Scotland and the UK are ahead of most of Europe on broadband availability. However, we recognise that some people still have problems accessing broadband, and that is being addressed through the “Digital Britain” White Paper.
I thank the Secretary of State for his answer. Is he aware of the particular difficulties in rural areas? I carried out a survey in my constituency recently, and on average 11 per cent. of those who responded said that they had difficulty receiving broadband. In Millport, the figure was 30 per cent. What can the Government do to intervene and ensure that the problem is addressed quickly?
My hon. Friend has raised these issues regularly and campaigned on them, and she is right to draw out the point about people who are locked out of digital broadband for reasons of geography or income—whether in Millport, which I regularly enjoy visiting, or anywhere else throughout Scotland. We are determined that at least 90 per cent. of the country should have access to super-fast broadband, and I am happy to have more discussions with my hon. Friend about how we can ensure that that target is hit in her constituency.
Does my right hon. Friend agree, however, that Ofcom is perceived as a toothless tiger that requires more powers? I have campaigned on this issue with my hon. Friend the Member for Ayr, Carrick and Cumnock (Sandra Osborne), my right hon. Friend the Member for Kilmarnock and Loudoun (Des Browne) and, indeed, my hon. Friend the Member for North Ayrshire and Arran (Ms Clark). In a letter I received from Ofcom, the regulator states:
“Ofcom does not have the power to mandate ISPs”—
internet service providers. Surely that power is overdue, because otherwise, many of my constituents, along with those of my colleagues, will continue to receive a poor broadband service.
My hon. Friend makes some very important points about the decision-making powers and architecture that will ensure we achieve 90 per cent. broadband penetration. We are trying to ensure that the market provides most of that, and we expect that up to two thirds—60 to 70 per cent.—of homes will be able to access super-fast broadband through the market. However, the Government will have to do additional things, and my hon. Friend can make the case for giving Ofcom additional powers; but, again, we are absolutely determined that no one be excluded for reasons of geography or income.
Is the Secretary of State aware of The Press and Journal report today that, according to the Top 10 Broadband website, broadband speeds in Aberdeen and Inverness are running at about half the rate of Glasgow and Edinburgh, and that BT does not know why? Will he undertake to find out why, and recognise that high-tech global industries operate out of Aberdeen and need to have the same access as the best in the UK?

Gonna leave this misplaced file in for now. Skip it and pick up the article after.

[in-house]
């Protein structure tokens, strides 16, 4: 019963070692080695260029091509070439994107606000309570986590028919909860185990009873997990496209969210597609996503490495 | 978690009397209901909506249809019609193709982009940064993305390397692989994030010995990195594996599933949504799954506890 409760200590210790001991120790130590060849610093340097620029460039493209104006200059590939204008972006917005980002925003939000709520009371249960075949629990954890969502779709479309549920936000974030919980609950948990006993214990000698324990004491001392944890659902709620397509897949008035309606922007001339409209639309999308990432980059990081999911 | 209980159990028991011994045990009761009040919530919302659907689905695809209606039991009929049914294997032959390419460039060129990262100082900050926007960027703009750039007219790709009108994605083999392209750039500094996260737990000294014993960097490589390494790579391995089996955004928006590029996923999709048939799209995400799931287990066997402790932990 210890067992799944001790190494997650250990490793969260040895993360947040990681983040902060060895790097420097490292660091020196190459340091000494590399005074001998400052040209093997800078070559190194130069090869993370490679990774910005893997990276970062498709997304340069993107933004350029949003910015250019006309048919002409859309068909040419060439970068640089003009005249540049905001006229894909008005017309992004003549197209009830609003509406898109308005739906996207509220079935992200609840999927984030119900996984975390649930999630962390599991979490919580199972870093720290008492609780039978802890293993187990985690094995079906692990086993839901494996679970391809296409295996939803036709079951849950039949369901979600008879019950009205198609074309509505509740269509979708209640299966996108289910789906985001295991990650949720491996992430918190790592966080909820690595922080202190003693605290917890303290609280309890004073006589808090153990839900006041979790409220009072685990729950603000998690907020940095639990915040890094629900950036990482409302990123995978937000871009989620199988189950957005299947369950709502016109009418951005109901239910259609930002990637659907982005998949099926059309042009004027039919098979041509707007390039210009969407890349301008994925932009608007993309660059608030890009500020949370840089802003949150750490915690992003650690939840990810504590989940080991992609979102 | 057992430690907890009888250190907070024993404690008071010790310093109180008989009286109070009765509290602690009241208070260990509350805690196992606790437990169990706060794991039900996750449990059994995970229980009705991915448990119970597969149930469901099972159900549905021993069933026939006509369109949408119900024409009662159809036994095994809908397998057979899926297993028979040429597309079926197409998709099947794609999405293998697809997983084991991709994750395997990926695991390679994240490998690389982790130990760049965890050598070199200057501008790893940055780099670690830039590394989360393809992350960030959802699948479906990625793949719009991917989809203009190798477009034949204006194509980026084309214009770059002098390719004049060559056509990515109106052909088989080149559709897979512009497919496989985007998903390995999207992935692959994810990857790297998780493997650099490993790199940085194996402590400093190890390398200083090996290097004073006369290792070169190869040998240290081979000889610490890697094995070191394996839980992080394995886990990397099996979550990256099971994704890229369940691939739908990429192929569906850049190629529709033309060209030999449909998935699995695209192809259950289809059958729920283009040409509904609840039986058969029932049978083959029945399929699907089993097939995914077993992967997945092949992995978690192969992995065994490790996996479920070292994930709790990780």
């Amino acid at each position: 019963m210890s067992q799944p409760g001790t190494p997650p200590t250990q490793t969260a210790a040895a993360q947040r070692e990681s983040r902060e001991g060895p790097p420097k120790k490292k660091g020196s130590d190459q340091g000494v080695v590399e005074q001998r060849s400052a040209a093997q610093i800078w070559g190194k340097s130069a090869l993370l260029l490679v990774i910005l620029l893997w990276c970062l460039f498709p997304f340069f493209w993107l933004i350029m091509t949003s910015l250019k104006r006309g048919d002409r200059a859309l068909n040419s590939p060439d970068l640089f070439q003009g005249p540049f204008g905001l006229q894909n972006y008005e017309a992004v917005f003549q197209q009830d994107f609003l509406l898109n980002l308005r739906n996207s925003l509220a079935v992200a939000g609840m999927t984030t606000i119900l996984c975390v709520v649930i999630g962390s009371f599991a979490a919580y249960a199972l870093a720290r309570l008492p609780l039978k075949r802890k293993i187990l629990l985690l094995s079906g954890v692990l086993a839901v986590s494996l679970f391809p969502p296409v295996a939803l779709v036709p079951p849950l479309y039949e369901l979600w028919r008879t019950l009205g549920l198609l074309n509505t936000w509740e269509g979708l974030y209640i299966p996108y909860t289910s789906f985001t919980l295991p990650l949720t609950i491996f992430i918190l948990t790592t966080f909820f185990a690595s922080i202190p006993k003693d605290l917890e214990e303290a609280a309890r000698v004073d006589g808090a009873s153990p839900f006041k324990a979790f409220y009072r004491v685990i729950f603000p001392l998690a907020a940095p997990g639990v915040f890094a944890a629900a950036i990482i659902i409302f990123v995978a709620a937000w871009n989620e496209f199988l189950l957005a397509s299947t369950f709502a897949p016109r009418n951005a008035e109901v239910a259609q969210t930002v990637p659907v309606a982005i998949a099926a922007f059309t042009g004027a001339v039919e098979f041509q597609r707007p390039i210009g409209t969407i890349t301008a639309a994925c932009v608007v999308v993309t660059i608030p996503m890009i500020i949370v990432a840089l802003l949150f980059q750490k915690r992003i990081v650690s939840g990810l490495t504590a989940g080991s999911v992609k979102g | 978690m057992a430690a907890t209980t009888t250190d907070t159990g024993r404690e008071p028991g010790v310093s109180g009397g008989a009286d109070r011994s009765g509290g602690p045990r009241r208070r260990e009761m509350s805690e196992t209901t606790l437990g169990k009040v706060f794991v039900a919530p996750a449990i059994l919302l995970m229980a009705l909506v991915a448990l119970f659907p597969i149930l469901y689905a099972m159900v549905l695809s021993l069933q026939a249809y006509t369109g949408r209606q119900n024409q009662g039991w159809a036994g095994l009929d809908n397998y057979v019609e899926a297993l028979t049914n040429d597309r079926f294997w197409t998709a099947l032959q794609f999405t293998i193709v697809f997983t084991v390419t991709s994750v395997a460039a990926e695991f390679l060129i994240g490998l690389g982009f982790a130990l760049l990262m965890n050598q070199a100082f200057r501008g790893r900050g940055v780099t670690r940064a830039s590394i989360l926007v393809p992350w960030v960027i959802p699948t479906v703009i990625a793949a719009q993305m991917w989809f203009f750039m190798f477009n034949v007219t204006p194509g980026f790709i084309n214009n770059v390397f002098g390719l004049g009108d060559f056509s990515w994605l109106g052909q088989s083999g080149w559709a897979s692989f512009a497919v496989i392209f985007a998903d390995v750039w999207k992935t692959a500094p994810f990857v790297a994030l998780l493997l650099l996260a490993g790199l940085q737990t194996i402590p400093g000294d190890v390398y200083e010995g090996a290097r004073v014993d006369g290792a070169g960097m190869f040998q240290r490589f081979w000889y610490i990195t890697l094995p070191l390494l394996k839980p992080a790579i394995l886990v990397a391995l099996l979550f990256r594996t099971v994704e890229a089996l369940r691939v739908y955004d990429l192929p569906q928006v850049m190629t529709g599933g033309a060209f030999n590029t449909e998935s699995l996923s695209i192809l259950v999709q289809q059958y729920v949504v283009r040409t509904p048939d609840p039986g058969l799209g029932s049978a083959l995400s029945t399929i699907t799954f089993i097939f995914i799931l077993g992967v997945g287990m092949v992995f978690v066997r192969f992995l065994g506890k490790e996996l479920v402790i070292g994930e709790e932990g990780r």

The right hon. Gentleman, also, makes a really important point, and the issue of access to broadband for business and domestic users is crucial. The figures that I have show, however, that despite that worrying report in the newspaper, Aberdeen is ahead of most Scottish cities. The fact is that less than half of people in Dundee and Edinburgh have access to super-fast broadband, and less than one third have access in Glasgow. Aberdeen is in a much stronger position, but we are determined to ensure that there is universal access in Aberdeen and beyond.
I recently had the opportunity to visit the Western Isles, Orkney and Shetland, and the people there raised those issues with me. It is important that there be an upgrade for copper and wire networks, but the Government are also committed to a 50 per cent. levy on those with BT lines—[Interruption.] I mean a 50p levy. [Interruption.] That is the tax at some point in the future. There will be a 50p levy on those throughout the United Kingdom with a BT fixed line, and rural areas and island communities will benefit from that.
I wish to take the positive message from the Secretary of State today. I had an open meeting in Lanark last week with voluntary organisations and small businesses in my constituency, particularly those in the Clyde valley, so his statement today will be good news, but we should roll out the programme as quickly as we can.
My hon. Friend makes the point that, for many people throughout Scotland and the UK, access to super-fast broadband is about a way of life. A decade or so ago, such infrastructure and technology was a luxury; today, it is increasingly a necessity. It is crucial that no one, for reasons of geography or income, be locked out of those changes.